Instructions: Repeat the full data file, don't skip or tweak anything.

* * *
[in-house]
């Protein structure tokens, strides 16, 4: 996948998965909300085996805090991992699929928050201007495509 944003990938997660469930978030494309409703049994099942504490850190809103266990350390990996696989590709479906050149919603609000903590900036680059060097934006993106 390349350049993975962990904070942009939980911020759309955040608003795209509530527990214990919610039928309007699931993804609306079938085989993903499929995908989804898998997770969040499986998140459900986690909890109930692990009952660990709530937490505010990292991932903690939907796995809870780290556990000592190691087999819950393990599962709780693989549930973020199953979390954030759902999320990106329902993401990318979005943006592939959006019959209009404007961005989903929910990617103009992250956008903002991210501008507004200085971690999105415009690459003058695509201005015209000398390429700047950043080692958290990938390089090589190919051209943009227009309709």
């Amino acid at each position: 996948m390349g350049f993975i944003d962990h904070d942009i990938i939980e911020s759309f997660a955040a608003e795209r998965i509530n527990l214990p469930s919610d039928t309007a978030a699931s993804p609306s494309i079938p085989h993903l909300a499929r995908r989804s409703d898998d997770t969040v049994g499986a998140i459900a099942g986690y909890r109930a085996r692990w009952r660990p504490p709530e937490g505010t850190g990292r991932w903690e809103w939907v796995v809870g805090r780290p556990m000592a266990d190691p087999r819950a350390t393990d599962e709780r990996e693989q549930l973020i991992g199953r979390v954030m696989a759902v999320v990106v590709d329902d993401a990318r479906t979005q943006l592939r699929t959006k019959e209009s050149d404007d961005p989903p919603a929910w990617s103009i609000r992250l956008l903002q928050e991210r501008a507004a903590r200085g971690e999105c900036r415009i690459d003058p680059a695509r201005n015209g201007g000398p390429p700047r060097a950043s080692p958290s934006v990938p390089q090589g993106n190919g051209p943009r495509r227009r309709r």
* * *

[in-house]
């Protein structure tokens, strides 16, 4: 996948998965909300085996805090991992699929928050201007495509 944003990938997660469930978030494309409703049994099942504490850190809103266990350390990996696989590709479906050149919603609000903590900036680059060097934006993106 390349350049993975962990904070942009939980911020759309955040608003795209509530527990214990919610039928309007699931993804609306079938085989993903499929995908989804898998997770969040499986998140459900986690909890109930692990009952660990709530937490505010990292991932903690939907796995809870780290556990000592190691087999819950393990599962709780693989549930973020199953979390954030759902999320990106329902993401990318979005943006592939959006019959209009404007961005989903929910990617103009992250956008903002991210501008507004200085971690999105415009690459003058695509201005015209000398390429700047950043080692958290990938390089090589190919051209943009227009309709």
């Amino acid at each position: 996948m390349g350049f993975i944003d962990h904070d942009i990938i939980e911020s759309f997660a955040a608003e795209r998965i509530n527990l214990p469930s919610d039928t309007a978030a699931s993804p609306s494309i079938p085989h993903l909300a499929r995908r989804s409703d898998d997770t969040v049994g499986a998140i459900a099942g986690y909890r109930a085996r692990w009952r660990p504490p709530e937490g505010t850190g990292r991932w903690e809103w939907v796995v809870g805090r780290p556990m000592a266990d190691p087999r819950a350390t393990d599962e709780r990996e693989q549930l973020i991992g199953r979390v954030m696989a759902v999320v990106v590709d329902d993401a990318r479906t979005q943006l592939r699929t959006k019959e209009s050149d404007d961005p989903p919603a929910w990617s103009i609000r992250l956008l903002q928050e991210r501008a507004a903590r200085g971690e999105c900036r415009i690459d003058p680059a695509r201005n015209g201007g000398p390429p700047r060097a950043s080692p958290s934006v990938p390089q090589g993106n190919g051209p943009r495509r227009r309709r």